- Vinegar – you can use any type, I prefer white but apple cider will work also.
- Powdered buttermilk – I prefer Bob’s Red Bill.
Three methods for a buttermilk substitute
While buttermilk substitutes will not be as thick as traditional buttermilk, the acidity will be there which is what you need for baked goods or marinates.
1. How to make buttermilk with lemon juice
All you need is milk, skim, 2% or whole milk will work, plus 1 tablespoon of lemon juice for each cup of buttermilk you need.
Add a tablespoon of lemon juice to a measuring cup and fill it to the 1 cup mark with milk. Stir the mixture and let it sit for about 5 minutes. The liquid will start to curdle a little. The texture will not be as thick as buttermilk.
2. How to make buttermilk with vinegar
You will need 1 tablespoon of any type of vinegar. I use a simple white vinegar that I always have in my pantry, but apple cider or white wine vinegar will also work.
You will use the same method as with a lemon. Add a tablespoon to a measuring cup and fill it to the 1 cup mark with whatever type of milk you choose. Then let it rest for about 5 minutes before using.
3. Buttermilk powdered substitute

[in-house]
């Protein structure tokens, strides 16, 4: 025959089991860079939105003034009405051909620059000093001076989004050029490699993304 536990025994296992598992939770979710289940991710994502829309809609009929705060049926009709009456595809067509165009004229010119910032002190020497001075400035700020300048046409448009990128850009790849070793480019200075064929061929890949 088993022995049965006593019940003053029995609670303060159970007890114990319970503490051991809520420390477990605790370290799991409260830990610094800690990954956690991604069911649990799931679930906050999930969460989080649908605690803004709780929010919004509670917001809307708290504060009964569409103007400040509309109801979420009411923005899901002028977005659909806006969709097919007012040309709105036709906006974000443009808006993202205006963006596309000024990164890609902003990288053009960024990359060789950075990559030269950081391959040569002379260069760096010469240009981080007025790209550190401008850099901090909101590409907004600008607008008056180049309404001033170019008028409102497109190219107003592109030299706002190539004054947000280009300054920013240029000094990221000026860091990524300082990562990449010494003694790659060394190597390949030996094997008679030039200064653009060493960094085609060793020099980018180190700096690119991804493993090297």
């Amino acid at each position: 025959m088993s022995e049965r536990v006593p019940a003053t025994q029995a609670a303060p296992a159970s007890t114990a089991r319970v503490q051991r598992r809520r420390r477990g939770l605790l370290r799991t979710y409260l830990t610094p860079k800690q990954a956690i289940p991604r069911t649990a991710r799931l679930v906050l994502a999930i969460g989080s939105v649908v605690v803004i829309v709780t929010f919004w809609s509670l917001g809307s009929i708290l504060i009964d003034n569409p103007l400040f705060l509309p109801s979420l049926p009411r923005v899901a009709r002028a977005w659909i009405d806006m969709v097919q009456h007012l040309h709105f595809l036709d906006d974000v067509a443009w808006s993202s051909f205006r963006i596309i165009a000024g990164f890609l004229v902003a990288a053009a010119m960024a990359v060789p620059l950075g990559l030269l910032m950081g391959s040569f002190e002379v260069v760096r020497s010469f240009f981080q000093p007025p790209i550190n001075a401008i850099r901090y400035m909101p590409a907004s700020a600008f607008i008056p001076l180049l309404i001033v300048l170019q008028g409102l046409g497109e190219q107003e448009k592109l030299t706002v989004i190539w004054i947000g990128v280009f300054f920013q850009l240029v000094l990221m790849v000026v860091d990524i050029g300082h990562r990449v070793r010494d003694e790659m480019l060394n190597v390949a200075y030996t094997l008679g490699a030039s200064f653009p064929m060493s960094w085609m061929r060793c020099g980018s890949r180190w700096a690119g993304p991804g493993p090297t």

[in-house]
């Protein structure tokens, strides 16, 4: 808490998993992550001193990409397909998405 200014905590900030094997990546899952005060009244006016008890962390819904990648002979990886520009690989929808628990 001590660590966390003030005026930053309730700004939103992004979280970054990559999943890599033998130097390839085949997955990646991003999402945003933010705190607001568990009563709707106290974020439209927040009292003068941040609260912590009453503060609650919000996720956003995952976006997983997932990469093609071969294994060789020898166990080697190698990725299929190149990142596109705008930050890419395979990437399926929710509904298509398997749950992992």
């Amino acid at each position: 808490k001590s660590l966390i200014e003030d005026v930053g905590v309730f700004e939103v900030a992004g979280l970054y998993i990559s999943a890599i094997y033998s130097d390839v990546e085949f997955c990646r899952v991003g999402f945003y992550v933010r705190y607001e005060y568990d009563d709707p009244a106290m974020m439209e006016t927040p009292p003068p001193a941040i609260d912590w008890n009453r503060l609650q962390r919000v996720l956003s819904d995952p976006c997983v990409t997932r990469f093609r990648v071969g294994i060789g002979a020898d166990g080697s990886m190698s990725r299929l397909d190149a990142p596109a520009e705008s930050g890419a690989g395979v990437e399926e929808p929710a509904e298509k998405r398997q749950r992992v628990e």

If you don’t always have milk on hand, then it’s much handier to have a package of powdered buttermilk substitute in your pantry. Just follow the directions on the back of the package. You will just add water to the powdered milk and you’re ready to go. My favorite brand for powdered buttermilk is Bob’s Red Mill.
For me, having a bag of powdered buttermilk in the pantry means I’ll always have buttermilk when I need it and I don’t have to worry about having milk or lemons or vinegar to make a buttermilk substitute. I generally only need ¼ cup of the powdered to make what I need, so it lasts a long time.
FAQs and tips
Can you substitute buttermilk for cream?
While buttermilk is creamy, it is not a good substitute for cream. Most recipes that call for cream need the fat that is in cream to thicken a sauce. However, most buttermilk is made with skin or low fat milk and will not thicken a sauce.
How long does buttermilk last?
Buttermilk from the grocery has a shelf life of about 2 weeks. Buttermilk substitute is best used within 3-5 days.
What does buttermilk taste like?
Buttermilk has a slightly sour tangy taste, similar to plain unsweetened yogurt.
Can you freeze buttermilk?
You can freeze buttermilk and never have to use a substitute, try freezing it in an ice cube tray. However, it does take up room in your freezer which is why a buttermilk substitute is so handy.
Buttermilk recipes to try
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How to Make Buttermilk
- 1 tablespoon lemon juice or white vinegar
- 1 cup milk
- Add lemon juice or vinegar to a measuring cup and fill the cup to the 1 cup mark.
- Stir and let sit for 5 minutes.
Barbara’s Tips + Notes
- You can use any type of vinegar
- It will not get as thick as buttermilk but will start to curdle.